Vision loss that cannot be corrected with conventional glasses, contacts, or surgery is termed as low vision. It interferes with the daily performance of the individual, so a person with low vision must learn how to adjust to it. According to the latest global estimate, 36 million were blind, 216•6 million people had moderate to severe visual impairment, and 188•5 million had mild visual impairment. According to a recent survey, prevalence of visual impairment in Nepal was high among the age group 60 years and above. Refractive error being the major cause of low vision, followed by cataract and retinal disorders.
Eye conditions that can cause low vision are:
Macular degeneration is a disorder that affects the retina, the light-sensitive lining at the back of the eye where images are focused. The macula—the area on the retina responsible for sharp central vision—deteriorates, causing blurred vision. This can cause difficulty in reading, recognizing faces, driving, etc. The exact cause is unknown. Although age is the primary contributing factor, cigarette smoking and nutrition can also play a role in the development of age-related macular degeneration.
A cataract is a clouding of part or all the lens inside the eye. This clouding interferes with light reaching the retina at the back of the eye, resulting in a general loss of vision. Causes of cataract include aging, long-term exposure to the sun’s ultraviolet radiation, injury, disease, and inherited disorders. If the eye is healthy, a cataract can be surgically removed. Usually, an intraocular lens implant is inserted in the eye, and vision is restored. Cataract surgery has a high success rate in otherwise healthy eyes. However, cataract surgery is not always possible for people who also have other eye diseases. These people may require low-vision rehabilitation to maximize their remaining vision.
Glaucoma causes damage to the optic nerve. Most commonly, this occurs due to increasing internal pressure in the eye. It can also occur when the internal pressure of the eye does not increase, but there is not enough blood flow to the optic nerve. There are no early symptoms in the most common form of glaucoma, but the first signs of damage are defects in side (peripheral) vision and difficulty with night vision. If diagnosed early, it can be treated with drugs, or sometimes surgery can minimize vision loss.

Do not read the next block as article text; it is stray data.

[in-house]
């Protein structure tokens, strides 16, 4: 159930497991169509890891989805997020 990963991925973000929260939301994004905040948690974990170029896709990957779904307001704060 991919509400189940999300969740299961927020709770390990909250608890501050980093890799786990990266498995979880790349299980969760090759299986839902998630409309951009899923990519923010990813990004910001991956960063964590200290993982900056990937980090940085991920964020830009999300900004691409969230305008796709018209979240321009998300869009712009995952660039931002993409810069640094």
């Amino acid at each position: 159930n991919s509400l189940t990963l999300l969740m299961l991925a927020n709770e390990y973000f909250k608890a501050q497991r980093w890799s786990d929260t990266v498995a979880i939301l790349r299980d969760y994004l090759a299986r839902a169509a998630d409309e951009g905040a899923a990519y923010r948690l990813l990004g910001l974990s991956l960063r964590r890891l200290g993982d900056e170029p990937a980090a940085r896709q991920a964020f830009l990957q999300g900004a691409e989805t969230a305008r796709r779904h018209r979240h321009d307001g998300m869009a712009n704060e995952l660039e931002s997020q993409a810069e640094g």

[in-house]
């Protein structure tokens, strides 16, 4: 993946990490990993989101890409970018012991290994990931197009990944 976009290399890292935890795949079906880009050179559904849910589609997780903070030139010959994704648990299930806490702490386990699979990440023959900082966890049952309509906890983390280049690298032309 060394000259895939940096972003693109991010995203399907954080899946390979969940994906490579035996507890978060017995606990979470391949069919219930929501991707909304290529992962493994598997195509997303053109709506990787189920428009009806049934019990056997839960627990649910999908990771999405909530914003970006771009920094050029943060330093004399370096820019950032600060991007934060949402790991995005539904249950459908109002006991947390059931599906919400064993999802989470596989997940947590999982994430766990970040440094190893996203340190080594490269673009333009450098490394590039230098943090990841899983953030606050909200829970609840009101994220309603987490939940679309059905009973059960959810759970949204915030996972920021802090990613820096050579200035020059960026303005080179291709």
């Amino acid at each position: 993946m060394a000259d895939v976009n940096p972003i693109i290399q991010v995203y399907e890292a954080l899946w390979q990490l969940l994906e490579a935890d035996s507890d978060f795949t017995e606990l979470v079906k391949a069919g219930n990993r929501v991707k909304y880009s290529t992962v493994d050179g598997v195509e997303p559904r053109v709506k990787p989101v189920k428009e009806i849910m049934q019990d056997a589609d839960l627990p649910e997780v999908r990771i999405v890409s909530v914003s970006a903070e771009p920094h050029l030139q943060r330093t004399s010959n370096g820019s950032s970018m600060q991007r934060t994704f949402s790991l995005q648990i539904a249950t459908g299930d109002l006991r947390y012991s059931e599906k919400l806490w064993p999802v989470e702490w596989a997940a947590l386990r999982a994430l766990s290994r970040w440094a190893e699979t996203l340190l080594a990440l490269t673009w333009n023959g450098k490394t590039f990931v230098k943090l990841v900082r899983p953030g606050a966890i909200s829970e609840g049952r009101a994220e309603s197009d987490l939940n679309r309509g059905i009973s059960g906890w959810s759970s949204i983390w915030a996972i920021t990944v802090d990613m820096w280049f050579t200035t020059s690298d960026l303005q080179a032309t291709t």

People with diabetes can experience day-to-day changes in their vision, and/or visual functioning, because of the disease. Diabetes can cause blood vessels that nourish the retina to develop tiny, abnormal branches that leak. This can interfere with vision, and over time, may severely damage the retina. Laser procedures and surgical treatments can reduce its progression, but regulating blood sugar is the most important step in treating diabetic retinopathy.
Retinitis pigmentosa gradually destroys night vision, severely reduces side vision, and may result in total vision impairment. Its first symptom is night blindness, which usually occurs in childhood or adolescence.
In amblyopia, the visual system fails to develop normally during childhood. The blurry vision that results in one or both eyes is not easily corrected with normal glasses or contact lenses alone.